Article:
The 2010-11 version of the Virginia Cavaliers included a career reserve in Mustapha Farrakhan and former walk-on Will Sherrill, along with a quintet of newcomers.

Despite being outmatched in nearly every ACC contest, the scrappy Wahoos stayed in just about every game with their stifling defense.

As the years progressed and Bennett was able to incorporate more of his recruits into the program, wins followed. The Cavaliers won 22 games in 2012 and followed it up with a 23-win season in 2013.

The 2013-14 season represented the first time in the Bennett era that the Cavaliers included only Bennett’s players, and it is no accident that UVA walked away with the regular season and conference tournament titles.

Coming off of a 30-win season and a Sweet 16 appearance, many questioned whether Virginia’s exhilarating run in 2014 was a flash in the pan. Many wondered whether the Cavaliers could surpass, or even equal the success, without two key departing seniors.

They could and they did.

The Cavaliers have picked up right where they left off last March, and they have been doing it with — you guessed it — defense.

UVA leads the country in scoring defense, giving up an average of just 49.8 points per contest. As the competition has picked up, so, too, has Virginia's defense.

The Cavaliers have taken their potent pack-line defense to the next level, even holding three different teams to less than 30 (yes, 30) points in a game.

Furthermore, UVA has limited 13 opponents to fewer 50 points, including eight of its last 13 ACC foes.

The hallmark of the 2015 Virginia Cavaliers has been the team’s ability to keep the ball rolling, even without the services of key players.

In December, starting forward Darion Atkins was sidelined for Virginia’s game against VCU with a lower back injury, but that did not stop the Wahoos from going into Richmond and pounding the fast-paced Rams by 17 points.

At the beginning of February, leading scorer and arguably top defender Justin Anderson suffered a broken pinkie on his shooting hand, which will likely keep him from playing for the remainder of the regular season.

While Anderson is a huge loss, reserve wings Evan Nolte and Marial Shayok have picked up the slack defensively.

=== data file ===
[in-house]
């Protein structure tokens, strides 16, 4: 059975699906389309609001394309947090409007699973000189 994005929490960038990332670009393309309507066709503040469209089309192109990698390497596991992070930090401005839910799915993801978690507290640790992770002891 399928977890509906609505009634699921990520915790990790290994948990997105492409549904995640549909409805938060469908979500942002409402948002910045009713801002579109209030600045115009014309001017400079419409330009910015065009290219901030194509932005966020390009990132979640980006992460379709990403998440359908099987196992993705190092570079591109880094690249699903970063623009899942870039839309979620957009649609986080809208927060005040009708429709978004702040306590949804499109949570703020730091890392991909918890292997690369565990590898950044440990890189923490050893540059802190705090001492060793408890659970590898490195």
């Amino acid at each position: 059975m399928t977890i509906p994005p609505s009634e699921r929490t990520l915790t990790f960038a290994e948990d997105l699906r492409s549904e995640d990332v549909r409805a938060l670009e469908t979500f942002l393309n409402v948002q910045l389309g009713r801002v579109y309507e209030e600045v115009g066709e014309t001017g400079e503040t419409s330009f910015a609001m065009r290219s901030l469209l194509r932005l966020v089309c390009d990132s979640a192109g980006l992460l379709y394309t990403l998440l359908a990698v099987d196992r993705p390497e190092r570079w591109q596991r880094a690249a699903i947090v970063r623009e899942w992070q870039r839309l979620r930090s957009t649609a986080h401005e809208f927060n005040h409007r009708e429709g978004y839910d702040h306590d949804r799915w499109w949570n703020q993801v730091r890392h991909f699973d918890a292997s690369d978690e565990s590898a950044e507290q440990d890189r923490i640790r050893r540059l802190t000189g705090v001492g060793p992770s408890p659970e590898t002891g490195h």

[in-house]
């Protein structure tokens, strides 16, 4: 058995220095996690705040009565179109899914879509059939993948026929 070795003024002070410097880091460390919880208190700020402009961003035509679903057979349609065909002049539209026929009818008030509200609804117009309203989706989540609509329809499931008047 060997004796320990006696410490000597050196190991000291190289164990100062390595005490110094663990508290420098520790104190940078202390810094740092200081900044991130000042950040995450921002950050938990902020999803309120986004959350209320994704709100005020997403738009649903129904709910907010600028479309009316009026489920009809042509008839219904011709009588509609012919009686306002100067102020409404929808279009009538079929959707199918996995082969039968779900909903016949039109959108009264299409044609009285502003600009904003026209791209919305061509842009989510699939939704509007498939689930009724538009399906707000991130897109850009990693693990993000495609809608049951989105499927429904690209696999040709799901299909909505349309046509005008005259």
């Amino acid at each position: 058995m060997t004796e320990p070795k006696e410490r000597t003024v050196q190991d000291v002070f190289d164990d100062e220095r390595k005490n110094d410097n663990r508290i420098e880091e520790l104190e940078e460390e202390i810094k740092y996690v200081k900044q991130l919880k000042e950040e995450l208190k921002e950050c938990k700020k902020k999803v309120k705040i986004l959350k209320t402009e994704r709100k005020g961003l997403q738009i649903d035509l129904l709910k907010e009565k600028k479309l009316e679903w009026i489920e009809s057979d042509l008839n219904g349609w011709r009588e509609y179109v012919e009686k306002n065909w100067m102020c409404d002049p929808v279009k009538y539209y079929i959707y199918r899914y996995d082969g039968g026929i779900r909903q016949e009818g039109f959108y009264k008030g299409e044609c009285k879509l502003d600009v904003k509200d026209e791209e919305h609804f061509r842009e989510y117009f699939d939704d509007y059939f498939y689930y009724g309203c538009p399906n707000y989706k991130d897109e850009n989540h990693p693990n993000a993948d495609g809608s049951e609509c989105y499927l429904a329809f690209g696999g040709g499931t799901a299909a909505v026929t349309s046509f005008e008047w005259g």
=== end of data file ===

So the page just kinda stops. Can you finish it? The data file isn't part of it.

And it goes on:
As if that weren’t enough, starting point guard London Perrantes suffered a concussion in a win over Florida State.

Perrantes is the engine that makes UVA go, but the Cavaliers were still able to improve to 26-1 without him against Wake Forest last week, before his winning return against Virginia Tech this past Saturday.

Virginia may not be winning with style points, but they are winning, and that is the beauty of Bennett’s system. No matter who is on the floor, the defensive mindset stays the same and the entire roster knows the principals in their sleep.

Defense travels. You want proof? Virginia is currently in possession of the nation’s longest road-winning streak, with four of those victories coming against ranked opponents.

With a game at Syracuse (ACC rival) Monday night, the Wahoos are currently one win away from clinching the conference's regular season crown for a second consecutive year.

Virginia ascended to the top of the polls without a single McDonald's All-American, or even a five-star recruit.

Whether the 'Hoos are making the extra pass on offense or rotating for a post-trap on defense, this group has mastered all of the little things that add up to a championship-caliber squad.

Bennett has improved his win total in each of his previous five years in Charlottesville and is four victories from accomplishing it, once again, in 2015.

Regardless of what happens in the month of March, the blueprint has been laid for success for many years to come at UVA.